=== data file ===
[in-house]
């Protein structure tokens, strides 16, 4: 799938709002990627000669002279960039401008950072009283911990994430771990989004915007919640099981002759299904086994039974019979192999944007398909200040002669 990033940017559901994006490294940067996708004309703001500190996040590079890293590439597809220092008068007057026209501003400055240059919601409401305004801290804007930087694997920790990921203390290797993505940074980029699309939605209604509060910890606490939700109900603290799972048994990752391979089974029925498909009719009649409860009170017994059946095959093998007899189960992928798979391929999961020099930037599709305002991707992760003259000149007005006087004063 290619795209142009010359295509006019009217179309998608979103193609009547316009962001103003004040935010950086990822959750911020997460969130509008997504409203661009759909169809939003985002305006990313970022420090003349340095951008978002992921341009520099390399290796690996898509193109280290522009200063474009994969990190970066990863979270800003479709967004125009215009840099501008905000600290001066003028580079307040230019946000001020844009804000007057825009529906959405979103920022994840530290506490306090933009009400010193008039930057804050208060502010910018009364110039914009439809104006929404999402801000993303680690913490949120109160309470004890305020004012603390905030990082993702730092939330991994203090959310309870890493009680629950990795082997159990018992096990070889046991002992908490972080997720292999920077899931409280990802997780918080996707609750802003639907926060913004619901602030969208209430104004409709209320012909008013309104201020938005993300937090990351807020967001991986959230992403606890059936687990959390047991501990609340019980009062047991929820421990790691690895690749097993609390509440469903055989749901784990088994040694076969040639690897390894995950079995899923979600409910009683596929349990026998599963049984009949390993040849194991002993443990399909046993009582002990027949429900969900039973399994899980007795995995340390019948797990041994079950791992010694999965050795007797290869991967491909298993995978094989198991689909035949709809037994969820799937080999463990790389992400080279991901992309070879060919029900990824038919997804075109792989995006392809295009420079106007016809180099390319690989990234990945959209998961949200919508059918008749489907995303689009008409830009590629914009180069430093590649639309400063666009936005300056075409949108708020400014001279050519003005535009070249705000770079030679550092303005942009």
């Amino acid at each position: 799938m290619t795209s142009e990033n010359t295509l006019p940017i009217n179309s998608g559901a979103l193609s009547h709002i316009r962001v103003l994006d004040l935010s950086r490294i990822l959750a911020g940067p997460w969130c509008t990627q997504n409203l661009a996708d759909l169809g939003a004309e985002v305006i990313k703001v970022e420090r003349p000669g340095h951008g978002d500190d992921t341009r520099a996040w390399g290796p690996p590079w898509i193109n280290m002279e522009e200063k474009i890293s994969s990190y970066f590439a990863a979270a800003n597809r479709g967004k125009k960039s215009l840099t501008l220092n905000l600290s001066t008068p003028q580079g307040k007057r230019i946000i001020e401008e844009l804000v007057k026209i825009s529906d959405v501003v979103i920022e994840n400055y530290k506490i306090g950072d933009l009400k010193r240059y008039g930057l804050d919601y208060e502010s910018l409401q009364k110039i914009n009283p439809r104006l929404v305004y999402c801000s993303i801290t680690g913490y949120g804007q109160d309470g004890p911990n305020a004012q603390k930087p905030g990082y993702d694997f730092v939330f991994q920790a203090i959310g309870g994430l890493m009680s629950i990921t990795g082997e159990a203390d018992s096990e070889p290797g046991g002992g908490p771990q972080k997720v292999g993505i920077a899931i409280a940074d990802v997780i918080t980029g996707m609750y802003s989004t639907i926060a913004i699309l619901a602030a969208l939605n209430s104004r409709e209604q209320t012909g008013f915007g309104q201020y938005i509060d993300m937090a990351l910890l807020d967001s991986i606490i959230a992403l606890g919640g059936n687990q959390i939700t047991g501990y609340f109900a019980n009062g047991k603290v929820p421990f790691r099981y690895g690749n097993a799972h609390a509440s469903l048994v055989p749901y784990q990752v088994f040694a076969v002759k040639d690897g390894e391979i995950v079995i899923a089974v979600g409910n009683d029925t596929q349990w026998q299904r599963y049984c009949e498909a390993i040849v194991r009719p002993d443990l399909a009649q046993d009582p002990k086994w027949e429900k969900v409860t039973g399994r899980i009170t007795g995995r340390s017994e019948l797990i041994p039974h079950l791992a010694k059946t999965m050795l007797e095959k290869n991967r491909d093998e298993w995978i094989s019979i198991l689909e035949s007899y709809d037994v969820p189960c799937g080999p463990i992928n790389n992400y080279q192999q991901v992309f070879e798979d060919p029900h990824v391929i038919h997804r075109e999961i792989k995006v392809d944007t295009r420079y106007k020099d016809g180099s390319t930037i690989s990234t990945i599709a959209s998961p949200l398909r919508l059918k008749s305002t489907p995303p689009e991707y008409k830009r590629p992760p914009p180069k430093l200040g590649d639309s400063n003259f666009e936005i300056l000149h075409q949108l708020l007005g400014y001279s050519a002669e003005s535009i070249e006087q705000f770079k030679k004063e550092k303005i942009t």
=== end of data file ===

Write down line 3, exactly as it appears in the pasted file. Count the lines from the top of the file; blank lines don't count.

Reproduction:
């Amino acid at each position: 799938m290619t795209s142009e990033n010359t295509l006019p940017i009217n179309s998608g559901a979103l193609s009547h709002i316009r962001v103003l994006d004040l935010s950086r490294i990822l959750a911020g940067p997460w969130c509008t990627q997504n409203l661009a996708d759909l169809g939003a004309e985002v305006i990313k703001v970022e420090r003349p000669g340095h951008g978002d500190d992921t341009r520099a996040w390399g290796p690996p590079w898509i193109n280290m002279e522009e200063k474009i890293s994969s990190y970066f590439a990863a979270a800003n597809r479709g967004k125009k960039s215009l840099t501008l220092n905000l600290s001066t008068p003028q580079g307040k007057r230019i946000i001020e401008e844009l804000v007057k026209i825009s529906d959405v501003v979103i920022e994840n400055y530290k506490i306090g950072d933009l009400k010193r240059y008039g930057l804050d919601y208060e502010s910018l409401q009364k110039i914009n009283p439809r104006l929404v305004y999402c801000s993303i801290t680690g913490y949120g804007q109160d309470g004890p911990n305020a004012q603390k930087p905030g990082y993702d694997f730092v939330f991994q920790a203090i959310g309870g994430l890493m009680s629950i990921t990795g082997e159990a203390d018992s096990e070889p290797g046991g002992g908490p771990q972080k997720v292999g993505i920077a899931i409280a940074d990802v997780i918080t980029g996707m609750y802003s989004t639907i926060a913004i699309l619901a602030a969208l939605n209430s104004r409709e209604q209320t012909g008013f915007g309104q201020y938005i509060d993300m937090a990351l910890l807020d967001s991986i606490i959230a992403l606890g919640g059936n687990q959390i939700t047991g501990y609340f109900a019980n009062g047991k603290v929820p421990f790691r099981y690895g690749n097993a799972h609390a509440s469903l048994v055989p749901y784990q990752v088994f040694a076969v002759k040639d690897g390894e391979i995950v079995i899923a089974v979600g409910n009683d029925t596929q349990w026998q299904r599963y049984c009949e498909a390993i040849v194991r009719p002993d443990l399909a009649q046993d009582p002990k086994w027949e429900k969900v409860t039973g399994r899980i009170t007795g995995r340390s017994e019948l797990i041994p039974h079950l791992a010694k059946t999965m050795l007797e095959k290869n991967r491909d093998e298993w995978i094989s019979i198991l689909e035949s007899y709809d037994v969820p189960c799937g080999p463990i992928n790389n992400y080279q192999q991901v992309f070879e798979d060919p029900h990824v391929i038919h997804r075109e999961i792989k995006v392809d944007t295009r420079y106007k020099d016809g180099s390319t930037i690989s990234t990945i599709a959209s998961p949200l398909r919508l059918k008749s305002t489907p995303p689009e991707y008409k830009r590629p992760p914009p180069k430093l200040g590649d639309s400063n003259f666009e936005i300056l000149h075409q949108l708020l007005g400014y001279s050519a002669e003005s535009i070249e006087q705000f770079k030679k004063e550092k303005i942009t």